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From: Stephen Hayes
To: All
Date: 2004-06-24 04:40:04
Subject: Re: Sidney as a female name

* Forwarded (from: GEN_BRITAIN) by Stephen Hayes using timEd/2 1.10.y2k.
* Originally from Roy Stockdill (8:8/2002) to All.
* Original dated: Fri Jun 18, 04:01

From: roy{at} ("Roy Stockdill")

George Redmonds, in his excellent new book "Christian Names in Local 
and Family History" (published by The National Archives), warns of 
the dangers of automatically attributing the male or female sex to 
certain names in old documents and parish registers, etc.

He writes: "...many names were formerly used for either boys or 
girls. This was true of Richard, Robert and Laurence and I have even 
come across one Briana. We expect to find Johanna for Joan, the 
feminine version of John, but need to be careful with Philip, Thomas 
and Nicholas which were also used for girls. Julian and Christian are 
a greater danger for they were almost always feminine, as was Douglas 
in the seventeenth and eighteenth centuries."

Redmonds goes on to cite Philip as being a case where it could apply 
to either sex: "In the poll tax returns the Latin ending clearly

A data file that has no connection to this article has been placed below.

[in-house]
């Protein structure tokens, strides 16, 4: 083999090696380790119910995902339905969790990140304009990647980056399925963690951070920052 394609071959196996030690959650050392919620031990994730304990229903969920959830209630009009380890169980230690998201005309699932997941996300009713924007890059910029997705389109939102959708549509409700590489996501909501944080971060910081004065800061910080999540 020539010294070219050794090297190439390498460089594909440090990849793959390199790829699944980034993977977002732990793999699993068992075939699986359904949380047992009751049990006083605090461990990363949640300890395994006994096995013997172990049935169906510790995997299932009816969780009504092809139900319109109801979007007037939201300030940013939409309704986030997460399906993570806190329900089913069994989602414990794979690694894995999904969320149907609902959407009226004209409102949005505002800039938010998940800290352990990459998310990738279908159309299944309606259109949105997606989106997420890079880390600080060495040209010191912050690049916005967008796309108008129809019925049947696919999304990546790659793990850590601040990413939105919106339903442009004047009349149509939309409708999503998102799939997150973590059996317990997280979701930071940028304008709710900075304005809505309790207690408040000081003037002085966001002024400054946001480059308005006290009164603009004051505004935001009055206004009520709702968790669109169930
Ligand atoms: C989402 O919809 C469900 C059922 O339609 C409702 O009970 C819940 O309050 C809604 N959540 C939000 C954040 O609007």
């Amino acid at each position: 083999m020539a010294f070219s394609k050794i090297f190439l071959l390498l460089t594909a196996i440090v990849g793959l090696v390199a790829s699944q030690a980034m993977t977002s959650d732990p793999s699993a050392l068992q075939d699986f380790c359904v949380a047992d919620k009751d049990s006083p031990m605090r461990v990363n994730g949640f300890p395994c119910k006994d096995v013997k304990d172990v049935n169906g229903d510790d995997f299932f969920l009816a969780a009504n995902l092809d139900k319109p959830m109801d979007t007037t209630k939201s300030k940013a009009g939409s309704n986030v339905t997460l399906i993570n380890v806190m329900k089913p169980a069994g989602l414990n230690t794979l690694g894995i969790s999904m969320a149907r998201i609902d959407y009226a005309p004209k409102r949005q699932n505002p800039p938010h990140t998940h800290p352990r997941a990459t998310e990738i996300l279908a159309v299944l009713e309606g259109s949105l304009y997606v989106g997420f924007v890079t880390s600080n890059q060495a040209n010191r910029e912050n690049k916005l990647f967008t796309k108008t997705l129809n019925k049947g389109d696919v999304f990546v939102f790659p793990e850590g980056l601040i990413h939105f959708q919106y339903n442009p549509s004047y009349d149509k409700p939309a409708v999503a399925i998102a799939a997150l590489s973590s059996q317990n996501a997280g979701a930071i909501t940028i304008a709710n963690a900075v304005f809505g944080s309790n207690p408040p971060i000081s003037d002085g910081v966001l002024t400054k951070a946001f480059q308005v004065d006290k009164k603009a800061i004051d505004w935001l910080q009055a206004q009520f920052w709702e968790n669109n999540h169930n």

identifies Philippa Prodeman of Halstead in Essex and Phelippa Belle 
of Blakeney in Norfolk as women but, where the vernacular was 
preferred, we need additional evidence if we are to be sure of the 
person's sex. There is no problem in a Nottinghamshire will of 1532, 
where the testator referred to Fillipe Markham of Hawton as 'my 
doughter', nor in the marriage entry in 1620 of Edward Rossendall and 
Felope Gaskin of York, but there could be confusion when unfamiliar 
diminutives were used. It is fortunate therefore that Philot Clark of 
Northallerton was said to be a spinster in 1641 and Philot Lynas a 
widow, since there is nothing otherwise to tell us they were women."

A particularly interesting forename is Julian. Today it is almost 
always male, but in the period of the poll tax returns 1377-81, in 
which Redmonds has done much of his research, Julian was among the 
most common and popular names for girls in many counties of England, 
being in the Top 10 female names in Staffordshire, Dorset, 
Gloucestershire, Kent and Warwickshire.

I commend the book to anyone interested in names and naming patterns, 
since Dr Redmonds is a superb authority on the subject...quite simply 
the best there is (a Yorkshireman of course!).

Roy Stockdill
Web page of the Guild of One-Name Studies:-
Newbies' Guide to Genealogy & Family History:-

"Relations are simply a tedious pack of people, who haven't got the remotest
knowledge of how to live, nor the remotest instinct about when to die."

Oscar Wilde


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